Kit received their diagnosis of fibromyalgia in the early to mid 2000s. After quickly cycling through the 3 meds (Lyrica, Savella, duloxetine) and finding they did nothing for pain, but gave lots of side effects, they accepted a “prescription” for “deal with it. We don’t treat pain” and went on about life.
However, they didn’t stop looking for answers. They received reiki training a few years later, and began an interest in yoga and energy work. Except “try yoga” also didn’t cure their pain, and dealing with a full-time job and caring for an elderly relative left little time for anything else.
It’s a story that’s all too familiar for those with fibromyalgia. Little to no help from medical professionals, many of whom use a fibromyalgia diagnosis, the way Victorian doctors diagnosed hysteria. Trying to do too much with too little energy left them burn out and hanging on by a thread.
The only thing that helped? Spending time at the barn with their horse. And when not at the barn, spending time around their many pets including cats and parrots.
So when the opportunity presented itself, they moved to their Missouri homestead (that’s SuperDuck in the picture) to be around nature and animals as much as possible.
It’s this experience and knowledge they bring to Chicken Yogi. Connection makes the wellness wheel go round. Connection to ourselves; connection to others; connection to the natural world and animals.
For Those With Fibromyalgia
I encourage you to check out the Chicken Yogi Club where you’ll find my on-demand videos and trainings. Subscribe to our newsletter to receive latest blog posts and information. I’ll share methodologies and information about fibromyalgia. Since that initial discovery, I’ve learned a lot, especially about how fibromyalgia intersects with neurodivergence. And I’ll be talking about that here on this blog.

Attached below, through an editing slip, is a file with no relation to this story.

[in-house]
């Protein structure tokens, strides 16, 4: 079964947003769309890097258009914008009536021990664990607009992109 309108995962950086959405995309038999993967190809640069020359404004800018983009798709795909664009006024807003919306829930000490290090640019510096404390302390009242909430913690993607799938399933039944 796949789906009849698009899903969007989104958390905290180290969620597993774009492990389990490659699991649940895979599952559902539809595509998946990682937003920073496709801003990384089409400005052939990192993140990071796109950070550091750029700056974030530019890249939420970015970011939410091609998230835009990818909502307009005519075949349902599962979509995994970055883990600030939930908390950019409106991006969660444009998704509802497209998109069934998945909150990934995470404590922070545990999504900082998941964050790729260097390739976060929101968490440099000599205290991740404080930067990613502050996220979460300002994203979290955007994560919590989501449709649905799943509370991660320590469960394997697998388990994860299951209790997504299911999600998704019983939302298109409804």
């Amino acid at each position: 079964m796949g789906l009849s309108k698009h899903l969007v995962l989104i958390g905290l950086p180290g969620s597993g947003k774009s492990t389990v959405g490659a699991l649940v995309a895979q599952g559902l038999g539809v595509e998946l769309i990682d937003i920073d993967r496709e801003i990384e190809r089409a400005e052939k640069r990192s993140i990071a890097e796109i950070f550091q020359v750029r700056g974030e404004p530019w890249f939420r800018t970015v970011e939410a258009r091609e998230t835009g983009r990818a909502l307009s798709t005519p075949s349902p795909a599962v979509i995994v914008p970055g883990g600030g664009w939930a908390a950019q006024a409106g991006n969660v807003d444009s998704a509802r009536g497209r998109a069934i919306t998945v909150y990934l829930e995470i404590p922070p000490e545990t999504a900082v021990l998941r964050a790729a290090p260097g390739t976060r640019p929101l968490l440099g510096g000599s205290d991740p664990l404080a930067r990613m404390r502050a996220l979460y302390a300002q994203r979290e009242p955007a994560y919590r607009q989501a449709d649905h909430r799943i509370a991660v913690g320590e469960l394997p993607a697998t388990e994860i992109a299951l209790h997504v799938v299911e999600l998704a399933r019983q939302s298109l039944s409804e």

For Yoga, Mindfulness, and Meditation Instructors
I know you want to share yoga, meditation, and mindfulness with those suffering from chronic pain. It’s a big business, and I see your classes and offerings. But if you don’t experience the relentless daily pain of fibromyalgia, along with other associated symptoms, then there’s a good chance you’re not really serving the fibromyalgia community. So here, I’ll share information that will help you and your students, and create classes to help you understand the condition and tailor your yoga classes to those of us with mobility and pain issues.
Fibromyalgia is more than just pain, and making an accessible yoga class is more than just slowing things down. I invite you to share space with me and let’s talk about how you can truly help your students without making them feel bad, ashamed, or like you’re just profiting off a trend.